Advancements in non-invasive and controllable manipulation of region-specific cortical/subcortical activity in the brain will open new avenues not only for neuroscientific research, but also for clinical applications, ranging from functional brain mapping to treatment of numerous neurological and psychiatric disorders.

      In the past, transcranial magnetic stimulation (TMS) and transcranial direct current stimulation (tDCS) have shown non-invasive neuro-modulatory potential; however, they lack spatial specificity and have a limited depth of penetration. Optogenetic techniques offer modulation of cell-level neural activity, yet, genetic modification of the neurons, causing sensitivity toward an external light stimulus, impedes their prompt utilization in humans.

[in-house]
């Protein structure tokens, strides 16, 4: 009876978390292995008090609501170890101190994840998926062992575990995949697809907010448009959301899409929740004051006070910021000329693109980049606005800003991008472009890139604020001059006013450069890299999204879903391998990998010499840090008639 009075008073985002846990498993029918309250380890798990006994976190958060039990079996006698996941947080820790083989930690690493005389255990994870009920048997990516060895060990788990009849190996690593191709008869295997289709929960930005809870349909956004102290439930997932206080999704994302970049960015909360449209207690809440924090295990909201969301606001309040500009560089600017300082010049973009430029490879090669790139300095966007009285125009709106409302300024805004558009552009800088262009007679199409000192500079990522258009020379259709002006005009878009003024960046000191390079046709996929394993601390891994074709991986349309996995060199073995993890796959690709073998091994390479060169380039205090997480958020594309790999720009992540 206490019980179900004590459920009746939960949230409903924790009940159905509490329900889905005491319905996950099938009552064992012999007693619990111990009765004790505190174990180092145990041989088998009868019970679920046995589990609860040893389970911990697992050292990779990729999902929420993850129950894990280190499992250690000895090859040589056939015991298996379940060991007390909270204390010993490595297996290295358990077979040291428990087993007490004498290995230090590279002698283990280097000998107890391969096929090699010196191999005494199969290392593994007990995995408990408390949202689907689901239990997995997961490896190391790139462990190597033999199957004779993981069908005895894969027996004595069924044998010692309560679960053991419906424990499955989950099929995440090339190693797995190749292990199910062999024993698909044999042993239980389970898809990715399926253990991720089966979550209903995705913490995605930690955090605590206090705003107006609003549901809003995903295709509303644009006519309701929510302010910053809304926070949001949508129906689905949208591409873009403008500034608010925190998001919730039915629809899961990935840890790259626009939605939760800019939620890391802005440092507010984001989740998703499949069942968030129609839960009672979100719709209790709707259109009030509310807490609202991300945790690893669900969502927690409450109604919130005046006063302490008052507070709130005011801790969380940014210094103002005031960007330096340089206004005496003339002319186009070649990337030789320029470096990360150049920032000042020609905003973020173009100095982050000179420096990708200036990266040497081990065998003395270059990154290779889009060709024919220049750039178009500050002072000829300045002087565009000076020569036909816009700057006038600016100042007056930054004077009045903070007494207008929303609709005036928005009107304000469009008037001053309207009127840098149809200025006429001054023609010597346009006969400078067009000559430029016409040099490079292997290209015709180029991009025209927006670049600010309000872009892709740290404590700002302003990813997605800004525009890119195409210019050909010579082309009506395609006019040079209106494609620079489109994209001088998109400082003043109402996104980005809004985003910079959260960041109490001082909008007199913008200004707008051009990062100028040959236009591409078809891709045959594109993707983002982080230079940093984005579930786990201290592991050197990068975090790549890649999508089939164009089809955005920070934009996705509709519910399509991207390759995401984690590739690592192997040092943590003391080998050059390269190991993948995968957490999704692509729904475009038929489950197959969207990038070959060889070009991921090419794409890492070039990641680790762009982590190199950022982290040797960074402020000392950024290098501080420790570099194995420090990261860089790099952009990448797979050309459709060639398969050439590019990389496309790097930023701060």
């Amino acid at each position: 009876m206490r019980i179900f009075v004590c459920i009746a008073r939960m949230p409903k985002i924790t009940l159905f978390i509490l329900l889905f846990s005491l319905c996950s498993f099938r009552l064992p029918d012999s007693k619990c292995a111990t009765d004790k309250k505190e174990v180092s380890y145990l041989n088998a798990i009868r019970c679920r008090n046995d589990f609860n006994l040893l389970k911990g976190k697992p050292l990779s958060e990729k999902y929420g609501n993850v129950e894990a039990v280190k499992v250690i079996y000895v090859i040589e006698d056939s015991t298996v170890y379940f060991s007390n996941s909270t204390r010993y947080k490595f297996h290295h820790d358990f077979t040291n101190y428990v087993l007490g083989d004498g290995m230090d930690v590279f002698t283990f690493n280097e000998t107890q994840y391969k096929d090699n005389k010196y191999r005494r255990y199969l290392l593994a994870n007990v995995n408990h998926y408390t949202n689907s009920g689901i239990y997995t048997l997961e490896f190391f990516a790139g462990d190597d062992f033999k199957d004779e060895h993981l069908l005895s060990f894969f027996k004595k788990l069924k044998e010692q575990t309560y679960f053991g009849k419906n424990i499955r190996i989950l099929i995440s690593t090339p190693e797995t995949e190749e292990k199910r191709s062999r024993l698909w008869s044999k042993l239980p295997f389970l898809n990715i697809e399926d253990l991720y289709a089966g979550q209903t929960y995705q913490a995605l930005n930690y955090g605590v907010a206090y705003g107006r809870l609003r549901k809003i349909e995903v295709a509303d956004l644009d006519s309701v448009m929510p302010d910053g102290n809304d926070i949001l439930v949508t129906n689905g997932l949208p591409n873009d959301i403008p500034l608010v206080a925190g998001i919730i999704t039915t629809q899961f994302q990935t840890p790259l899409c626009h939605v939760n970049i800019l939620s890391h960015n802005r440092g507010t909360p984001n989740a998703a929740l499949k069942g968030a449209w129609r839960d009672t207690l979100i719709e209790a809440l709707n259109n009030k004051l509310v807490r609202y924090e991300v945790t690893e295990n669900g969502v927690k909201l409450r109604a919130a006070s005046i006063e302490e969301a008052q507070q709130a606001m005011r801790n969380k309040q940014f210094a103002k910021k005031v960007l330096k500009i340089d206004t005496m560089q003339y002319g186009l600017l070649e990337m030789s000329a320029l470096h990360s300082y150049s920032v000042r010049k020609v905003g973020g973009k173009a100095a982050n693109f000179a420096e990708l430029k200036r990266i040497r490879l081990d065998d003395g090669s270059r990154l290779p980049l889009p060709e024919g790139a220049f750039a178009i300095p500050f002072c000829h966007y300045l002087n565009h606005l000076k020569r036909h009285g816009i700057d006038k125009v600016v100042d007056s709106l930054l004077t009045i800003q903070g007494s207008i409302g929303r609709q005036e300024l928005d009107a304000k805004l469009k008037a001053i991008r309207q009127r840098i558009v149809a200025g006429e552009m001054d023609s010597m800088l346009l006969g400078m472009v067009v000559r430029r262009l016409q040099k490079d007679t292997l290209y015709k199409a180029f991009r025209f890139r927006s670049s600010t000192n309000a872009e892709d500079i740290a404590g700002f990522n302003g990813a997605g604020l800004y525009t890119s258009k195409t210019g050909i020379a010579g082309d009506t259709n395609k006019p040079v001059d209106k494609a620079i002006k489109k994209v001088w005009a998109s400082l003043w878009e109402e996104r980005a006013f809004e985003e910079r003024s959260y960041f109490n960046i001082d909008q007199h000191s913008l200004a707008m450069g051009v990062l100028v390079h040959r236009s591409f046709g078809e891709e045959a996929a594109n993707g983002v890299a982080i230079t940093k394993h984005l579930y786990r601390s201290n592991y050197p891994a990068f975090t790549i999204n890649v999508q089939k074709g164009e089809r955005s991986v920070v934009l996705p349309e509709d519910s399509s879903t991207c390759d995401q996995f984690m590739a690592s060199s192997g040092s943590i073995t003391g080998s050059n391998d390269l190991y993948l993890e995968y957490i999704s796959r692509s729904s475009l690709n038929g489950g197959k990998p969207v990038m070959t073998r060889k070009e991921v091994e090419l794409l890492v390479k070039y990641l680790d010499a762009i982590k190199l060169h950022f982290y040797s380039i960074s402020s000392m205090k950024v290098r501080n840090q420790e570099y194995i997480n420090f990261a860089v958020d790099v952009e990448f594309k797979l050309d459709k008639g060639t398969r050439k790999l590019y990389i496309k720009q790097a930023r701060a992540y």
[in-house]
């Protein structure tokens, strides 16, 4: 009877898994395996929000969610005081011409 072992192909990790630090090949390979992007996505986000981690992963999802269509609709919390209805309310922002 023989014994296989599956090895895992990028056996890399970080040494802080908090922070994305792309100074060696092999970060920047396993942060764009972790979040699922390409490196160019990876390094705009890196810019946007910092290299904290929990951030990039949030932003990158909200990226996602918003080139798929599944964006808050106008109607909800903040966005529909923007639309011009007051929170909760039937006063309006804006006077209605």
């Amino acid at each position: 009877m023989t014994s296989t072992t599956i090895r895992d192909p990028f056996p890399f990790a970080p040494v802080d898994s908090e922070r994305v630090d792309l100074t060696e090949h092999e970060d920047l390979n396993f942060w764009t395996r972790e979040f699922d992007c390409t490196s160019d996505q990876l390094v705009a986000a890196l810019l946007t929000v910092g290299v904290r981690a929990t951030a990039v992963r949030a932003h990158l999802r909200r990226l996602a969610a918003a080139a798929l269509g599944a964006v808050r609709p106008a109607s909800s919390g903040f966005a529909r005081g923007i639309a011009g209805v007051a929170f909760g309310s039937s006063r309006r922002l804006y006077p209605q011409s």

Advancements in focused ultrasound (FUS) techniques, with image-guidance for targeting the sonication focus to a specific region-of-interest, have allowed for the non-invasive transcranial delivery of acoustic energy to cortical as well as deep brain structures with an excellent spatial selectively of only a few millimeters. Capitalizing on this capacity for spatial selectivity and depth penetration, we develop innovative new solutions for neurotherapeutics through acoustic modulation of regional neural activity of the brain.

      Current research includes using FUS techniques to alter the neural activity of specific brain regions, creating the possibility of a non-invasive computer-to-brain interface (CBI). We have conducted studies in rats, rabbit, and sheep with the aim to improve FUS techniques and further improve our understanding of its impact. Furthermore, recent research of brain-to-computer interface and FUS, has led to the use of FUS techniques to non-invasively establish a link between two brains.